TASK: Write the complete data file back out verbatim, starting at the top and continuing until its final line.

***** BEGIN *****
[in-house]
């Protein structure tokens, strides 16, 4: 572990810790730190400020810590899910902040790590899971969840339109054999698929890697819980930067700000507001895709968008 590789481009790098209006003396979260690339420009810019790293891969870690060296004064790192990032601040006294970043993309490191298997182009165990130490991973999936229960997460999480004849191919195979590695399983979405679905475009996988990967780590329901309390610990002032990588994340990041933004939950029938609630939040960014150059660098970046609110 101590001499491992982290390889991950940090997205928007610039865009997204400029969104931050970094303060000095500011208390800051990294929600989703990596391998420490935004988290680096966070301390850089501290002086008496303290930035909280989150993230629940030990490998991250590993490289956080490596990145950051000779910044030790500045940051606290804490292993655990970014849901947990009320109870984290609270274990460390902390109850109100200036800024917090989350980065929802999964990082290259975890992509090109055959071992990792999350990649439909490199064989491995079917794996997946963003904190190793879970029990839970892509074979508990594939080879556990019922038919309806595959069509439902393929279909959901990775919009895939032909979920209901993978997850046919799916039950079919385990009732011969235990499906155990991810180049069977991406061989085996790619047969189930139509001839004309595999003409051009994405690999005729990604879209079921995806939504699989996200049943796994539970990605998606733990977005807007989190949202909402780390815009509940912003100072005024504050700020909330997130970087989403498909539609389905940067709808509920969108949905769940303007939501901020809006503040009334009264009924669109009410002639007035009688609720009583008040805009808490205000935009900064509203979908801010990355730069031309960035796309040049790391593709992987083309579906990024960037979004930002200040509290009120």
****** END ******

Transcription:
[in-house]
């Protein structure tokens, strides 16, 4: 572990810790730190400020810590899910902040790590899971969840339109054999698929890697819980930067700000507001895709968008 590789481009790098209006003396979260690339420009810019790293891969870690060296004064790192990032601040006294970043993309490191298997182009165990130490991973999936229960997460999480004849191919195979590695399983979405679905475009996988990967780590329901309390610990002032990588994340990041933004939950029938609630939040960014150059660098970046609110 101590001499491992982290390889991950940090997205928007610039865009997204400029969104931050970094303060000095500011208390800051990294929600989703990596391998420490935004988290680096966070301390850089501290002086008496303290930035909280989150993230629940030990490998991250590993490289956080490596990145950051000779910044030790500045940051606290804490292993655990970014849901947990009320109870984290609270274990460390902390109850109100200036800024917090989350980065929802999964990082290259975890992509090109055959071992990792999350990649439909490199064989491995079917794996997946963003904190190793879970029990839970892509074979508990594939080879556990019922038919309806595959069509439902393929279909959901990775919009895939032909979920209901993978997850046919799916039950079919385990009732011969235990499906155990991810180049069977991406061989085996790619047969189930139509001839004309595999003409051009994405690999005729990604879209079921995806939504699989996200049943796994539970990605998606733990977005807007989190949202909402780390815009509940912003100072005024504050700020909330997130970087989403498909539609389905940067709808509920969108949905769940303007939501901020809006503040009334009264009924669109009410002639007035009688609720009583008040805009808490205000935009900064509203979908801010990355730069031309960035796309040049790391593709992987083309579906990024960037979004930002200040509290009120």